# Differential Gearboxes Ensure Lay Consistency for Wire Bunching EquipmentNovember 22, 2023

When it comes to twisting and bunching wire and cable, consistency is key. For example, the amount of insulation required for residential wiring depends on the wire’s lay — the distance between its twists, which is also known as the pitch. Without tight control during the wire bunching process, lay variations occur. As a result, the wire will require more insulation than necessary, raising its cost. A differential gearbox can drive rotating components in a single-twist buncher to provide a more uniform lay, using less power at a lower cost than a two-motor approach.

Effective Speed Control Is Critical to a Uniform Pitch
A typical differential drive on a single-twist buncher has two inputs and one output. When the reel rotates, wire is rewound. A rotating flyer twists the wire without rewinding. When both rotate together, the lay (or pitch) is determined by the following formula:

$Lay = {wire\ linear\ speed \over flyer\ rotation\ speed}$

The flyer rotates at a constant speed while paying off the wire. As the wire gathers on the reel, its diameter increases. The reel speed must decrease in order to achieve a constant linear speed and, ultimately, a uniform lay. Because the speed change occurs dynamically, a machine designer can choose to use two motors — one for each rotating element — or a differential and one motor.

One such differential-based system uses a main motor to drive the flyer and a Redex SR Series planetary gearbox to drive the reel. This system only requires input power for the wire, which is equal to the driving power minus the braking power.

The SR differential has a unique compound epicyclic gearing design that incorporates two sun gears within the casing along with two gears for each planet axis. Redex’s patented assembly process ensures equal load sharing between the planet gears: As planet gear assemblies are added, the torque capacity of the differential increases. The SR unit is designed and constructed to allow power to circulate through the differential so that one element is braking and the other element is driving. That means the differential input motor only needs to provide driving power for braking. Furthermore, there is a large ratio between the drive motor and the driven reel. Therefore, a large change in motor speed affects a small change in reel speed, which makes the speed control and, in turn, the lay very accurate during winding.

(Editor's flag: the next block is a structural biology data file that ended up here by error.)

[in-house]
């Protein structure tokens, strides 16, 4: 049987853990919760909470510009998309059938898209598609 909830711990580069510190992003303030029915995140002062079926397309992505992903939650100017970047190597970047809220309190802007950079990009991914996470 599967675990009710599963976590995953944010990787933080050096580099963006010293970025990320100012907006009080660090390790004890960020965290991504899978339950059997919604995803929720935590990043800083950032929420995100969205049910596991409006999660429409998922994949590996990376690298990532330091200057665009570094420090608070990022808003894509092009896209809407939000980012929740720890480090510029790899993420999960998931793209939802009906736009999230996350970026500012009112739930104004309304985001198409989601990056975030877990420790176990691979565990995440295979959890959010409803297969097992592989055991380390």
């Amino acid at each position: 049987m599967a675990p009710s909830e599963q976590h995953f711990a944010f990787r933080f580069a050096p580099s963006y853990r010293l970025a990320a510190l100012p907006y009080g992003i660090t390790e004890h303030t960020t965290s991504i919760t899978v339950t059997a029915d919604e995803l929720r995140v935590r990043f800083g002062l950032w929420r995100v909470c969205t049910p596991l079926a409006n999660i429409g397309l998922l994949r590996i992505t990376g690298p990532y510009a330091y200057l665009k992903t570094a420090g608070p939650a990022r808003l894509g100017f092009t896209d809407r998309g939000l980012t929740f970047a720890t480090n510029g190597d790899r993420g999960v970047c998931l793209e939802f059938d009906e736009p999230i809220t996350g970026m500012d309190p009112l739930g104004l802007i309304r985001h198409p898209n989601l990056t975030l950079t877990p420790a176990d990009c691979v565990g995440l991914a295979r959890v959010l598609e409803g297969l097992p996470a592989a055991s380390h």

Boost Your Bunching Operation’s Bottom Line
The SR differential gearbox is also a more attractive option than a two-motor approach, which otherwise requires a designer to size and implement two large motors — one for braking power and another large motor for the driving power. Instead, the differential approach provides greater power efficiency and space use for the single-twist buncher plus greater control of the lay. The result: lower wire-insulation costs and a better bottom line for your bunching operation.